Slide 10-73 Example 10.8 Pulling back on a bow An archer pulls back the string on her bow to a distance of 70 cm from its equilibrium position. To hold the string at this position takes a force of 140 N. How much elastic potential energy is stored in the bow?
Slide 10-79 Example 10.9 Creating thermal energy by rubbing A 0.30 kg block of wood is rubbed back and forth against a wood table 30 times in each direction. The block is moved 8.0 cm during each stroke and pressed against the table with a force of 22 N. How much thermal energy is created in this process?
Slide 10-87 QuickCheck 10.18 A spring-loaded gun shoots a plastic ball with a launch speed of 2.0 m/s. If the spring is compressed twice as far, the ball’s launch speed will be A.1.0 m/s B.2.0 m/s C.2.8 m/s D.4.0 m/s E.16.0 m/s
Slide 10-88 QuickCheck 10.18 A spring-loaded gun shoots a plastic ball with a launch speed of 2.0 m/s. If the spring is compressed twice as far, the ball’s launch speed will be A.1.0 m/s B.2.0 m/s C.2.8 m/s D.4.0 m/s E.16.0 m/s Conservation of energy: Double x double v
Slide 10-89 QuickCheck 10.19 A spring-loaded gun shoots a plastic ball with a launch speed of 2.0 m/s. If the spring is replaced with a new spring having twice the spring constant (but still compressed the same distance), the ball’s launch speed will be A.1.0 m/s B.2.0 m/s C.2.8 m/s D.4.0 m/s E.16.0 m/s
Slide 10-90 QuickCheck 10.19 A spring-loaded gun shoots a plastic ball with a launch speed of 2.0 m/s. If the spring is replaced with a new spring having twice the spring constant (but still compressed the same distance), the ball’s launch speed will be A.1.0 m/s B.2.0 m/s C.2.8 m/s D.4.0 m/s E.16.0 m/s Conservation of energy: Double k increase v by square root of 2
Slide 10-91 Example Problem A car sits at rest at the top of a hill. A small push sends it rolling down the hill. After its height has dropped by 5.0 m, it is moving at a good clip. Write down the equation for conservation of energy, noting the choice of system, the initial and final states, and what energy transformation has taken place.
Slide 10-92 Example Problem A child slides down a slide at a constant speed of 1.5 m/s. The height of the slide is 3.0 m. Write down the equation for conservation of energy, noting the choice of system, the initial and final states, and what energy transformation has taken place.
Slide 10-93 Example 10.11 Speed at the bottom of a water slide While at the county fair, Katie tries the water slide, whose shape is shown in the figure. The starting point is 9.0 m above the ground. She pushes off with an initial speed of 2.0 m/s. If the slide is frictionless, how fast will Katie be traveling at the bottom?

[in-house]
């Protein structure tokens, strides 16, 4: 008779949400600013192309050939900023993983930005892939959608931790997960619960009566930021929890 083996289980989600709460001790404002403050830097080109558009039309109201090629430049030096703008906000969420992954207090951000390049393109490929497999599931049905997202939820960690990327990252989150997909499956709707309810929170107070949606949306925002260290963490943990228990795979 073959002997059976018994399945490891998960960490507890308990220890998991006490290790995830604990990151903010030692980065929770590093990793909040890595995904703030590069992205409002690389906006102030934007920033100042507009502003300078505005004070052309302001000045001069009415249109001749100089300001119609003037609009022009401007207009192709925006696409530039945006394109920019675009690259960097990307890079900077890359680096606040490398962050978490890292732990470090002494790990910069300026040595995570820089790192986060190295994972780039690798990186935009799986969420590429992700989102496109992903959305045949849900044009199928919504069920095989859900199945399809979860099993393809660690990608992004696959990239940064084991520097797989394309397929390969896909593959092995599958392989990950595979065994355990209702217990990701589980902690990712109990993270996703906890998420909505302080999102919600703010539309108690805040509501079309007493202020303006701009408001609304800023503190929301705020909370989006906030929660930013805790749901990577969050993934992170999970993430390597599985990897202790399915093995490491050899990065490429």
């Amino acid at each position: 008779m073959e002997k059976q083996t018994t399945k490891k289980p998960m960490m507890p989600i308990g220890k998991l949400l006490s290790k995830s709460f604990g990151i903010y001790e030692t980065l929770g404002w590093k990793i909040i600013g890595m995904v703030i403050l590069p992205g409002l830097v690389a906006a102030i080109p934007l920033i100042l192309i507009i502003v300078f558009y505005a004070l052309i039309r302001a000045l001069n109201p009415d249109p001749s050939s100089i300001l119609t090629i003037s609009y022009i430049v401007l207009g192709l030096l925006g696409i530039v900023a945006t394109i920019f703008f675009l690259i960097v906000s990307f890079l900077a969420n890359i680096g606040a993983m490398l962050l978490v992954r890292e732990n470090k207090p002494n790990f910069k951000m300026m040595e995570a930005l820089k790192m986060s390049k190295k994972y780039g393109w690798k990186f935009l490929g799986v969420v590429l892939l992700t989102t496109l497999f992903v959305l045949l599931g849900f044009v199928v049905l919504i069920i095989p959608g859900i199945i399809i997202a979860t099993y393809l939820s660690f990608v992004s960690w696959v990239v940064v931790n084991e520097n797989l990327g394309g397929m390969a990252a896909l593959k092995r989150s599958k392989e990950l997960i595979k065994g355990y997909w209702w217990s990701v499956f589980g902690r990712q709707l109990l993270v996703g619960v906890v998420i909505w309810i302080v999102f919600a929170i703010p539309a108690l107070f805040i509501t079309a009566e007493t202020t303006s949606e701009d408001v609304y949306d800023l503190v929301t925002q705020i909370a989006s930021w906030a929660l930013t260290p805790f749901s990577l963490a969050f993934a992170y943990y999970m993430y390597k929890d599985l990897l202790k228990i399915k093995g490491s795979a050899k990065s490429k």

Slide 10-97 Example 10.13 Pulling a bike trailer Monica pulls her daughter Jessie in a bike trailer. The trailer and Jessie together have a mass of 25 kg. Monica starts up a 100-m-long slope that’s 4.0 m high. On the slope, Monica’s bike pulls on the trailer with a constant force of 8.0 N. They start out at the bottom of the slope with a speed of 5.3 m/s. What is their speed at the top of the slope?
Slide 10-105 Example 10.15 Energy transformations in a perfectly inelastic collision The figure shows two train cars that move toward each other, collide, and couple together. In Example 9.8, we used conservation of momentum to find the final velocity shown in the figure from the given initial velocities. How much thermal energy is created in this collision?
Slide 10-110 Example 10.16 Velocities in an air hockey collision On an air hockey table, a moving puck, traveling to the right at 2.3 m/s, makes a head-on collision with an identical puck at rest. What is the final velocity of each puck?
Slide 10-114 A bike helmet—basically a shell of hard, crushable foam—is tested by being strapped onto a 5.0 kg headform and dropped from a height of 2.0 m onto a hard anvil. What force is encountered by the headform if the impact crushes the foam by 3.0 cm? Example 10.17 Protecting your head
Slide 10-125 QuickCheck 10.21 Four toy cars accelerate from rest to their top speed in a certain amount of time. The masses of the cars, the final speeds, and the time to reach this speed are noted in the table. Which car has the greatest power?
Slide 10-127 Example 10.18 Power to pass a truck Your 1500 kg car is behind a truck traveling at 60 mph (27 m/s). To pass the truck, you speed up to 75 mph (34 m/s) in 6.0 s. What engine power is required to do this?